B. Uncharged Conduct Evidence
Defendant argues Ms. Leftwich's testimony was inadmissible under North Carolina Rules of Evidence 401-404. We decline to analyze in detail whether the trial court erred in admitting the evidence because our review of the record suggests the trial court intended, but failed, to admit this evidence for the purpose of demonstrating a common plan or scheme. (The trial court remarked that the incidents were sufficiently similar for the purposes of establishing motive, identity, and common plan or scheme, but ultimately did not mention common plan or scheme when announcing the court's decision on Defendant's motion to exclude the 404(b) evidence or in the jury instructions.) We note, however, that the admission of this evidence was clearly problematic in at least one respect: the trial court failed to determine whether the purposes for which the evidence was offered were at issue.
While a criminal defendant's identity can always be labeled a "material fact," State v. Jeter, 326 N.C. 457, 458, 389 S.E.2d 805, 806 (1990), a defendant's identity is not necessarily at issue (i.e., material) within the meaning of Rule 401, State v. Parker, 113 N.C. App. 216, 224, 438 S.E.2d 745, 750 (1994); State v. White, 101 N.C. App. 593, 600, 401 S.E.2d 106, 110 (1991); see also N.C. R. Evid. 401 commentary (stating that, although the statutory definition of relevance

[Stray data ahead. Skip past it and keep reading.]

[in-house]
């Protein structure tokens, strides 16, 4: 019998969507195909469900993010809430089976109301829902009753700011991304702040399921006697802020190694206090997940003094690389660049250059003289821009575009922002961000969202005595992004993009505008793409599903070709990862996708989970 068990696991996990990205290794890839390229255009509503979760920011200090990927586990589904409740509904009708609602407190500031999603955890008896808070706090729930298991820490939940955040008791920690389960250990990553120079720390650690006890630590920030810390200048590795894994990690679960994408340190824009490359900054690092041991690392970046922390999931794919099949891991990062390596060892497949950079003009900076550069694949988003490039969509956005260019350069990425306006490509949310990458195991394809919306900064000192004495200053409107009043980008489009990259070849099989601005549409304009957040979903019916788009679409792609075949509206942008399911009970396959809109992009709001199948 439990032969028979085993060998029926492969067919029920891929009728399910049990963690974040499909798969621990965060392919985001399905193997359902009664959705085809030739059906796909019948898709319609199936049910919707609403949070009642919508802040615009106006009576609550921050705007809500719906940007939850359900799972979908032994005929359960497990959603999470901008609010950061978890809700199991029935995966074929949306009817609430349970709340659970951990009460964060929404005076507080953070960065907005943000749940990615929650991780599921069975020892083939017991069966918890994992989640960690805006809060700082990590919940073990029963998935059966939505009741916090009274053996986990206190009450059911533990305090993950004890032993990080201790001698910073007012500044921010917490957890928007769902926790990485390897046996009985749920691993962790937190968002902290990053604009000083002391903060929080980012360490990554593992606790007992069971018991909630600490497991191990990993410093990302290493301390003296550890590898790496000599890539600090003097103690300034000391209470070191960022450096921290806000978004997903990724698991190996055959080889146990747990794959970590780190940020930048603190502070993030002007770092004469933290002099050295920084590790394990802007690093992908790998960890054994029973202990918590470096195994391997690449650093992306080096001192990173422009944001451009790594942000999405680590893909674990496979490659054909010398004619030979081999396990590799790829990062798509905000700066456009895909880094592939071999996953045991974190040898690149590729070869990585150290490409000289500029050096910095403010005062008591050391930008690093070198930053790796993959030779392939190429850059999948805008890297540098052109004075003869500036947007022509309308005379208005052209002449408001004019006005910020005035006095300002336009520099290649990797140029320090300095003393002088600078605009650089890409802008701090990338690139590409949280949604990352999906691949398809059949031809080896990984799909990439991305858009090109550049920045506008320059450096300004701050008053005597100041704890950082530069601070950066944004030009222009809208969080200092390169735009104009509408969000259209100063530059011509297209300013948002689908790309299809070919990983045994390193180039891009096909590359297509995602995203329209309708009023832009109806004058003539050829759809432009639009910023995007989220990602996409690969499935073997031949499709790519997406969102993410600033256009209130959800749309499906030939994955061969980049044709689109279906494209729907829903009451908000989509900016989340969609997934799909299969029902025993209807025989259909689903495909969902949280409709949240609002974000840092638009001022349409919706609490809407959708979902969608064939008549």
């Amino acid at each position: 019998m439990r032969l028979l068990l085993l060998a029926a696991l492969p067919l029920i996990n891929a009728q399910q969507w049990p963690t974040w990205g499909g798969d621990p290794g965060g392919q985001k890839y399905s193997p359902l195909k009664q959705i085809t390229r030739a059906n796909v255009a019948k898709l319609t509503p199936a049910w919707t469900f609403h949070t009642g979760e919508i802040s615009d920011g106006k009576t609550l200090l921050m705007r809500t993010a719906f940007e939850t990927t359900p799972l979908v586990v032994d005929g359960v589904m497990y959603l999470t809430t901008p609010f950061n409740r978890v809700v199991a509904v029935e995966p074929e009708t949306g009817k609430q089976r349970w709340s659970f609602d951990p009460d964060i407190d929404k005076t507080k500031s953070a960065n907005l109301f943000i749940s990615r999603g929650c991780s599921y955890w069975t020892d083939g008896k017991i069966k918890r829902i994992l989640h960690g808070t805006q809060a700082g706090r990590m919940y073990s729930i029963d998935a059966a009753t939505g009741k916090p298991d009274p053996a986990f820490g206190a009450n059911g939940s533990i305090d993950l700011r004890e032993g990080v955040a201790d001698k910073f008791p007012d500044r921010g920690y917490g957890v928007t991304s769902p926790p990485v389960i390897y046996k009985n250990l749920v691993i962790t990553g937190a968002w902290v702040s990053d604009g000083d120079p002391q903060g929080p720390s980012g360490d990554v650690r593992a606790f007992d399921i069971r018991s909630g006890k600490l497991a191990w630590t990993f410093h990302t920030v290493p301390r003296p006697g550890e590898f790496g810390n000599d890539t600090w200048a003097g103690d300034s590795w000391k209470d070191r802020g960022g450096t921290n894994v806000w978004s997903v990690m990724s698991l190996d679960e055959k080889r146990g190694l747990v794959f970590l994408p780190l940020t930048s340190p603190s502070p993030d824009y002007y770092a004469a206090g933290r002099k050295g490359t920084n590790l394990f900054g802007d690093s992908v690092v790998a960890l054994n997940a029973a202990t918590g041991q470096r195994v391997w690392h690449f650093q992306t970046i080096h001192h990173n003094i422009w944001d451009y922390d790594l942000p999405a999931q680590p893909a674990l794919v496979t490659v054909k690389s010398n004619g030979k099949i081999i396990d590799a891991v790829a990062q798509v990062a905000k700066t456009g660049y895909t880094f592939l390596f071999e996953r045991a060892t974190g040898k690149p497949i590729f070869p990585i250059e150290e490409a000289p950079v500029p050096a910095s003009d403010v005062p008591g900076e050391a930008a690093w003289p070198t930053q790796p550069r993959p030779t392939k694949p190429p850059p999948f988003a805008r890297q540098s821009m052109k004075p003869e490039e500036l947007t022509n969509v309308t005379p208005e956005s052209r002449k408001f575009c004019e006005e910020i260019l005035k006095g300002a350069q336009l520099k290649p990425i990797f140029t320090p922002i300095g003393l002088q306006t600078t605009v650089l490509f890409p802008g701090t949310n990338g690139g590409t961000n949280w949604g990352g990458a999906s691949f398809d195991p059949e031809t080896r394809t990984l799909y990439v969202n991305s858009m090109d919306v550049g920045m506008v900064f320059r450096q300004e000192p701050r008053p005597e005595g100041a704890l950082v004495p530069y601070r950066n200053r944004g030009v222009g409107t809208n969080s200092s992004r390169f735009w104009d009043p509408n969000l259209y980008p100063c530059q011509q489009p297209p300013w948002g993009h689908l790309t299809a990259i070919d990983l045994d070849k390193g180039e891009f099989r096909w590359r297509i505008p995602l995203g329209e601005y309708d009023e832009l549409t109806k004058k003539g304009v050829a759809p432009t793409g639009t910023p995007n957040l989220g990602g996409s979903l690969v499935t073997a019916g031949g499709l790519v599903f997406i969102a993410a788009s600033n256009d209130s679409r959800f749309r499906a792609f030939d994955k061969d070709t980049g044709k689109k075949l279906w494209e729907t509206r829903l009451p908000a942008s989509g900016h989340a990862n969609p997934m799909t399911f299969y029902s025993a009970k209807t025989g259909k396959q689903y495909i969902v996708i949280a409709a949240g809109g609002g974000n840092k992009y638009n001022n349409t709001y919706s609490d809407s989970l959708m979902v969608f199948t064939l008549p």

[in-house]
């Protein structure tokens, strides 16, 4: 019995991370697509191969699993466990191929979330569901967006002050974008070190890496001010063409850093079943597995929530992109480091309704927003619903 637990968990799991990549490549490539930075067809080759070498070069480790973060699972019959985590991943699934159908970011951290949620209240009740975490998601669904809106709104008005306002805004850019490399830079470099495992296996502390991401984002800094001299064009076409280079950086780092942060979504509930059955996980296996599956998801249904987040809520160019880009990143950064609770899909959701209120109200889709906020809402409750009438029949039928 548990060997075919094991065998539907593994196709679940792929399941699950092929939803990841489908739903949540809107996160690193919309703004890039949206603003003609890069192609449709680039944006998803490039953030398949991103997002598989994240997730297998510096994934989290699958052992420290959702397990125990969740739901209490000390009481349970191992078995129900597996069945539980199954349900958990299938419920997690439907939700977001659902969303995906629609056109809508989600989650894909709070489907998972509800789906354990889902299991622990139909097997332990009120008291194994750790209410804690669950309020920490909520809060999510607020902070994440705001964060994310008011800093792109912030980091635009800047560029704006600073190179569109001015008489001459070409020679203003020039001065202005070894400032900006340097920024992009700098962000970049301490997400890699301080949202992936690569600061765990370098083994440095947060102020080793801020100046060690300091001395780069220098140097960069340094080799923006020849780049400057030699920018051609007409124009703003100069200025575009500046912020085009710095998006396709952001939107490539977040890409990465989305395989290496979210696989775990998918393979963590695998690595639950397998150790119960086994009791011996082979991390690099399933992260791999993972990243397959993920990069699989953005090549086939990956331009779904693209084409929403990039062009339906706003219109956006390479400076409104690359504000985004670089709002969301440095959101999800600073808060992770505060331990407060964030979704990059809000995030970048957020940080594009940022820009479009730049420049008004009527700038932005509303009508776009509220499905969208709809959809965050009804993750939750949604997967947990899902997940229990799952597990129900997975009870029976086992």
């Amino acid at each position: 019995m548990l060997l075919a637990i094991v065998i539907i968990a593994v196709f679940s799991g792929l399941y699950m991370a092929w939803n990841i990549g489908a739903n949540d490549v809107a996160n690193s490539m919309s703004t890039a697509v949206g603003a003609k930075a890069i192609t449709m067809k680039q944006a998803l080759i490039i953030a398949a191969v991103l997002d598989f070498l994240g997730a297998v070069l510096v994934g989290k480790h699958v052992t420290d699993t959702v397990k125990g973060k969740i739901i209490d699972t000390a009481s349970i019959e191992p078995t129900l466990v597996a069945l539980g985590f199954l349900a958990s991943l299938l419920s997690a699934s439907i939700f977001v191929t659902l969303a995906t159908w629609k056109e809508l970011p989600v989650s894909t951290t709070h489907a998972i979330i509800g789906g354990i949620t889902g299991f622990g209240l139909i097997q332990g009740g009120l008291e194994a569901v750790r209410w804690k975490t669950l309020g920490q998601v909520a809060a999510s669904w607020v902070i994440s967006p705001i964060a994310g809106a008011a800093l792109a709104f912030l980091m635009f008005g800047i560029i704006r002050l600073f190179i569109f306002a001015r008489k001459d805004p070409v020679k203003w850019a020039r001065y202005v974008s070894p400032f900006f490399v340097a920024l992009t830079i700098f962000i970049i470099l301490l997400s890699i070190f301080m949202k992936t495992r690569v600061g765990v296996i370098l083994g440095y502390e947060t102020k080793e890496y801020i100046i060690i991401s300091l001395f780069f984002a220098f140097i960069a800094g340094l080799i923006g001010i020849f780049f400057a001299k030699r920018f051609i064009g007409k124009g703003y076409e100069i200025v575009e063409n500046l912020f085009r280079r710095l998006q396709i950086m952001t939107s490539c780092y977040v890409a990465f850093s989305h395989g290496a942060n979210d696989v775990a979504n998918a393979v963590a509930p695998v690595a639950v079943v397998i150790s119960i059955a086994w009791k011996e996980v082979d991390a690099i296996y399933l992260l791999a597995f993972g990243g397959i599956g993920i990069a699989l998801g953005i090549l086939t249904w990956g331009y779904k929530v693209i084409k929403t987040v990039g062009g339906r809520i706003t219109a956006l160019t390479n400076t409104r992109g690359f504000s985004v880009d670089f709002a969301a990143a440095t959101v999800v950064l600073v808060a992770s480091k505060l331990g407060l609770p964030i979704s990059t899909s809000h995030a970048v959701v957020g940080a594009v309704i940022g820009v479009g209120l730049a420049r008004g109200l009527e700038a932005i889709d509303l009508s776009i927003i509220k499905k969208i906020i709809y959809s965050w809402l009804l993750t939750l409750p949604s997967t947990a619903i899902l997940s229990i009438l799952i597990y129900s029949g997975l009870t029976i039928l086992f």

Should the State seek to reintroduce the uncharged conduct evidence on remand, we trust the trial court will determine the materiality of each purpose for which the evidence is offered in addition to conducting the other steps in the uncharged conduct analysis. See, e.g., T.M. Ringer, A Six Step Analysis of "Other Purposes" Evidence Pursuant to Rule 404(b) of the North Carolina Rules of Evidence, 21 N.C. Cent. L.J. 1 (1995). The trial court should also be careful to articulate whether the evidence is admissible to establish common plan or scheme, as it appears, based on our review of the record and the parties' briefs, there was confusion on this matter below.